Mr. Speaker, when we rose for supper at six o'clock, I mentioned that I intended to spend some time speaking about the conditions which currently exist within the auto industry, and I want to do that now.
The House will recall that on Tuesday and Wednesday of this week I raised with the Minister of Industry, Trade and Commerce (Mr. Gray) the problems which seem to be revolving around the contract which was signed between the federal government and the Ford Motor Company in the year 1978. That contract afforded to Ford the opportunity to gain access to some $68 million in return for the building of a plant in Windsor. I asked the minister if he would produce for the House the relevant sections of the contract which afforded us the opportunity to insist that the Ford Motor Company should continue and maintain the levels of employment that it currently had in 1978 and beyond, during the time that this new plant was being built. Today the minister tabled the documents in the House, and it is no wonder we are being ripped off.
I read both the contract and the letter of agreement over the signature, in both cases, of the then minister, Mr. Horner- long departed, thank heavens! In any event, the contracts do not provide any protection for the workers in the province of Ontario, and it is no wonder that the minister did not want us to see the contracts. In fact, not only is there no provision for the workers in the province of Ontario, but also nowhere in the contract does it say that the minister could not have told us that. It does say, of course, that, and I quote:
Subject to the federal laws of Canada, the minister will maintain normal commercial security and privacy in respect to the project and will not disclose any information relating to the scope and cost of work encompassed by the project to any person or government outside Canadian federal and provincial government departments, agencies and Crown corporations without the. .. written consent of the company.
One does not have to be a corporate lawyer in order to understand that that did not preclude the minister from telling us that there was no provision for the protection of the workers in the plants of the Ford Motor Company.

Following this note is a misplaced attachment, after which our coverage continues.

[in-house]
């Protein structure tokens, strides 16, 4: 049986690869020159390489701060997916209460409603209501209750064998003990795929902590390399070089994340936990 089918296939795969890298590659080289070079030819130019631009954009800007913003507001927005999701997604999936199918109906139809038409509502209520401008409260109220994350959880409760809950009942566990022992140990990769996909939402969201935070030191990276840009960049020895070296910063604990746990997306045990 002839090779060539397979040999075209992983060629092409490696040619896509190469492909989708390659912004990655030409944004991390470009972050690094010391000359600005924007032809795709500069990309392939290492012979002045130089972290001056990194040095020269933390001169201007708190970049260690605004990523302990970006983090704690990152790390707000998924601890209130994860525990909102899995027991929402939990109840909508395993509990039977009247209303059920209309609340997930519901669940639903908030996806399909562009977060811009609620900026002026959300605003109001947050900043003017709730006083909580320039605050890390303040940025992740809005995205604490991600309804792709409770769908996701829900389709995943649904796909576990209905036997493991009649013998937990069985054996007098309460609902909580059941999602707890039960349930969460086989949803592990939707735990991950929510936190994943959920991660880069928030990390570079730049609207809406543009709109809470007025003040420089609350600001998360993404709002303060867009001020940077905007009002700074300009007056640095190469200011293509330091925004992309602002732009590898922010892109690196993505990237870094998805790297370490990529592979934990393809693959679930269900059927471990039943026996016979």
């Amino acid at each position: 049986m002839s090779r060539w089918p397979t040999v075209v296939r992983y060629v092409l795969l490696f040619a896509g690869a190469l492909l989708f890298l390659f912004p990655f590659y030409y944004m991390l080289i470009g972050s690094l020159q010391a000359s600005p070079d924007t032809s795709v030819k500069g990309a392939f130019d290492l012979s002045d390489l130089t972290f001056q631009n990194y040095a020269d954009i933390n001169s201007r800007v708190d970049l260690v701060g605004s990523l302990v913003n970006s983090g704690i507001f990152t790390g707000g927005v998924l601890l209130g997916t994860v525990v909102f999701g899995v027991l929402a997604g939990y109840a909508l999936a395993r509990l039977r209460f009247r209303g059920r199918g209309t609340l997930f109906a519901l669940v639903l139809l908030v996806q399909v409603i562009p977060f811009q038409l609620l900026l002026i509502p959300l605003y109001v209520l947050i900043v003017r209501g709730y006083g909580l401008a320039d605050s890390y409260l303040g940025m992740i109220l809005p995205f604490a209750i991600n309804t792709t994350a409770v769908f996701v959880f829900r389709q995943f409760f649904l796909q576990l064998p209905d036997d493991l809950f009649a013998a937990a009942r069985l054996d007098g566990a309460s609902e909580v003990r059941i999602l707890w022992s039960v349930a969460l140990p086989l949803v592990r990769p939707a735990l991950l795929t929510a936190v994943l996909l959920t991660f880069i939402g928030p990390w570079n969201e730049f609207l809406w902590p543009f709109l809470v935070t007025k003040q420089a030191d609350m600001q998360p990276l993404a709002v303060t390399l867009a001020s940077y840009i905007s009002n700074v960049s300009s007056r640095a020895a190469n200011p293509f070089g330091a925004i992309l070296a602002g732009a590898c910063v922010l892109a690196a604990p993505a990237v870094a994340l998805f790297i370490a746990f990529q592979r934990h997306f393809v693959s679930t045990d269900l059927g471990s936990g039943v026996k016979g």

To draw in that he had to wait for approval from Ford was a red herring. Of course, what the minister did not bring to our attention was the fact that not only is there no protection for
April 17, 1980
The Address-Mr. Deans
the workers in Ontario and Canada but also, in fact, when it was signed the contract said the following:
It is understood and agreed that nothing contained in this paragraph-
This is the paragraph dealing with protection.
-shall in any way ... limit... any right-
Of the company.
-to arrange its business affairs in any manner it shall see fit.
That is exactly what has been done. The company has arranged its business affairs in the province of Ontario in the manner it has seen fit, and the end result of what the company saw fit is that at this point in time, together with its other companion companies, we see 20,000 employees, generally employed in the auto industry or related industries, out of work.
These employees are not all in Windsor. One might have expected that the minister would understand the problem, given that he comes from Windsor, given that he claims to be championing the workers of Windsor, given that he says that it is nice to hear the NDP finally speaking about the problems of auto workers and given that the minister claims to be expert in the matter of the auto industry, the trade pact and related matters. It is strange to me that he does not understand the terms of this contract.
What was given away? Not only the $40 million federal dollars but also the additional $28 million given by the province of Ontario.